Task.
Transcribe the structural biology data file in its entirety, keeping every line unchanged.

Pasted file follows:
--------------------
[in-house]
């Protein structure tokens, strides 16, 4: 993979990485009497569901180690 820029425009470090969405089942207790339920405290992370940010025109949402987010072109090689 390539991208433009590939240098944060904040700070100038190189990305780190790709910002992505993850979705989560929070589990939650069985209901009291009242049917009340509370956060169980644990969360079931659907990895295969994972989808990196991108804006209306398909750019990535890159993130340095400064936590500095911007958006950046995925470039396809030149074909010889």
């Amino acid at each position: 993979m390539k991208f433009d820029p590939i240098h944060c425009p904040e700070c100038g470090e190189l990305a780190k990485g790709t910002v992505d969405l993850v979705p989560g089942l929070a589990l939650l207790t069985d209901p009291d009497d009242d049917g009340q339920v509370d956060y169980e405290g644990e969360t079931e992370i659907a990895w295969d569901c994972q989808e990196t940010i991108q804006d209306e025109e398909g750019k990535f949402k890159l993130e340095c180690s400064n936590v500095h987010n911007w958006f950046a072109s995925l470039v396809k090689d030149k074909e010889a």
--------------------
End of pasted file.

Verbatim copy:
[in-house]
């Protein structure tokens, strides 16, 4: 993979990485009497569901180690 820029425009470090969405089942207790339920405290992370940010025109949402987010072109090689 390539991208433009590939240098944060904040700070100038190189990305780190790709910002992505993850979705989560929070589990939650069985209901009291009242049917009340509370956060169980644990969360079931659907990895295969994972989808990196991108804006209306398909750019990535890159993130340095400064936590500095911007958006950046995925470039396809030149074909010889």
């Amino acid at each position: 993979m390539k991208f433009d820029p590939i240098h944060c425009p904040e700070c100038g470090e190189l990305a780190k990485g790709t910002v992505d969405l993850v979705p989560g089942l929070a589990l939650l207790t069985d209901p009291d009497d009242d049917g009340q339920v509370d956060y169980e405290g644990e969360t079931e992370i659907a990895w295969d569901c994972q989808e990196t940010i991108q804006d209306e025109e398909g750019k990535f949402k890159l993130e340095c180690s400064n936590v500095h987010n911007w958006f950046a072109s995925l470039v396809k090689d030149k074909e010889a």